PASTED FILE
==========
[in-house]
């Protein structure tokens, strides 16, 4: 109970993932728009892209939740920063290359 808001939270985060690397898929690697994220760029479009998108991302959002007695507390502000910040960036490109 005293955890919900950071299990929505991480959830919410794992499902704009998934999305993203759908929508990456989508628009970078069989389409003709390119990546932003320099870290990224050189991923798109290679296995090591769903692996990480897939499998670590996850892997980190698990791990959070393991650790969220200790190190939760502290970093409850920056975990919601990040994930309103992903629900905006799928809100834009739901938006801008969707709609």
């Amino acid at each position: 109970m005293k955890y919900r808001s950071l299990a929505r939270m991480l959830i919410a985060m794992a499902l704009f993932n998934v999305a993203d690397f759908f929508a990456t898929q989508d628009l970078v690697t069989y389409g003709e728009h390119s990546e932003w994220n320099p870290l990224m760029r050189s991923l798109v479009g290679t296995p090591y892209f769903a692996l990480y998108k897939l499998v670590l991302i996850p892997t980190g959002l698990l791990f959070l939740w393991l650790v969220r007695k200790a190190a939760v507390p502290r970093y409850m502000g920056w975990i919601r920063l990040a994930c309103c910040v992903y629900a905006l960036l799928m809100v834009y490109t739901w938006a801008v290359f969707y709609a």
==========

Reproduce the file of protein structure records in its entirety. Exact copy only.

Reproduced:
[in-house]
């Protein structure tokens, strides 16, 4: 109970993932728009892209939740920063290359 808001939270985060690397898929690697994220760029479009998108991302959002007695507390502000910040960036490109 005293955890919900950071299990929505991480959830919410794992499902704009998934999305993203759908929508990456989508628009970078069989389409003709390119990546932003320099870290990224050189991923798109290679296995090591769903692996990480897939499998670590996850892997980190698990791990959070393991650790969220200790190190939760502290970093409850920056975990919601990040994930309103992903629900905006799928809100834009739901938006801008969707709609």
């Amino acid at each position: 109970m005293k955890y919900r808001s950071l299990a929505r939270m991480l959830i919410a985060m794992a499902l704009f993932n998934v999305a993203d690397f759908f929508a990456t898929q989508d628009l970078v690697t069989y389409g003709e728009h390119s990546e932003w994220n320099p870290l990224m760029r050189s991923l798109v479009g290679t296995p090591y892209f769903a692996l990480y998108k897939l499998v670590l991302i996850p892997t980190g959002l698990l791990f959070l939740w393991l650790v969220r007695k200790a190190a939760v507390p502290r970093y409850m502000g920056w975990i919601r920063l990040a994930c309103c910040v992903y629900a905006l960036l799928m809100v834009y490109t739901w938006a801008v290359f969707y709609a």